My favourite outlets to write for are independent, feminist publications that prioritize queer, Black and brown voices, but they’re few and far between.
As Western society becomes overrun with fascists, there’s no doubt that journalism is more important than ever. The media, especially online publications, are an incredibly important tool for everyday citizens to hold people in power accountable for the crimes against humanity they commit on a daily basis. Yet journalists are constantly undermined, belittled, and harassed for their profession.
Looking at just this year alone, its been rough for the journalism industry. In an eye-opening piece for Medium’s Gen publication, writer Maya Kosoff reports that over 3,000 journalists lost their jobs in 2019. Earlier this fall, freelance journalists pushed back against California’s AB-5, knowing that publications wouldn’t employ them in full-time positions once they hit the 35-article cap, but simply find other contractors to do the work. As predicted, Vox Media announced just this week that it would be ending contracts with its California freelancers ahead of the bill taking effect in the new year.
Not only do we lack job security, but for freelance journalists of color, we’re also underpaid and tokenized. There was a collective shock amongst my colleagues last week when freelance writer Andrew Zaleski revealed that he made $94,000 before taxes this year just from 31 pieces of writing. In contrast, I’ve made about $4,000 from 15 pieces since I started freelancing again in February 2019. My favourite outlets to write for are independent, feminist publications that prioritize queer, Black and brown voices, but they’re few and far between, often struggling to cover their operating costs and pay staff.
As we head into a new decade, I hope that people, but especially white journalists making 20 times more than I do, invest some of their earnings such that independent publications can uplift the voices and causes of marginalized groups. Our stories deserve to be heard, and we can’t do it without community support. This past decade has made it exceptionally clear that keeping journalism alive is a community effort. When the mainstream media purposely excludes the communities that need to be heard the most, whether it’s by refusing to hire us or cover our stories, it’s up to the privileged to support and amplify our work.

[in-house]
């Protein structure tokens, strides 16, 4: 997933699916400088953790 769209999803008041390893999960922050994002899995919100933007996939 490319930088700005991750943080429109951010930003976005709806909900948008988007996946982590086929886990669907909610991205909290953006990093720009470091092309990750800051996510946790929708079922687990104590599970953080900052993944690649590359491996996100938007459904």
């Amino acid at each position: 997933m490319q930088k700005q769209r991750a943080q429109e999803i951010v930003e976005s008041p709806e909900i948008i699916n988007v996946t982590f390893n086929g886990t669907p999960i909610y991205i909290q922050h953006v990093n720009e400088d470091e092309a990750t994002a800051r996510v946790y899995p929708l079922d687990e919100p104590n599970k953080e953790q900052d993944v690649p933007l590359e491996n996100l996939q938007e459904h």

Recommended: INTO’s Closure Reflects the Brutality of The Media Industry Towards Queer and Trans Writers of Color
Here are 6 independent publications that you can support right now:
Helmed by Editor-in-Chief Evette Dionne, Bitch Media runs incisive feminist cultural critique. Their work challenges mainstream perspectives on gender, sexuality, race, and power, using their platform to nurture the voices of emerging writers from underrepresented communities. Become a member of The Rage or make a donation here.
Black Youth Project is a resource center for Black youth founded by Professor Cathy Cohen. Managing Editor Amber Butts curates the voices and ideas of Black millennial Americans, publishing pieces that examine how their identities influence the way they interact with the world around them. Make a donation here.
Color Bloq was co-founded by four queer people of color: Niq D. Johnson, PhD, who serves as Editor-in-Chief; Chief Esparza, who serves as Executive Director; Nic Perales, who serves as the Communications Director; and Sean-Paul Rocero, who serves as the Design Director. The platform is building a safe community celebrating and uplifting the voices and experiences of QTPoC. Empathy reigns throughout their organization, where they curate a quarterly digital magazine and small community events like panel discussions and parties. They feature non-fiction essays, cultural critique, and visual art media by queer and trans artists of color. Donate here.
Through online and print publications, Gal-Dem tells the stories of women and non-binary people of color. Their content spans across essays, opinion pieces, politics, lifestyle, and culture critique with an overarching goal of addressing inequality and underrepresentation in media. Check out their online store here.
As Editor-in-Chief, Hari Ziyad aims to create a world outside of the white supremacist cisheteropatriarchal capitalistic gaze. RaceBaitr educates its audience on anti-Blackness, feminism, and queerness, and explores how we express our racial identities. Become a monthly sustainer or make a donation here.
Wear Your Voice
Last but not least, us! Our Editor-in-Chief Lara Witt works fearlessly and diligently to center and uplift the voices of Black, brown, and Indigenous QTPoC. She’s built an amazing staff and works with the best and brightest contributors to curate a publication that critiques the white supremacist patriarchy in all its insidiousness. Check out our shop or become a Patron today.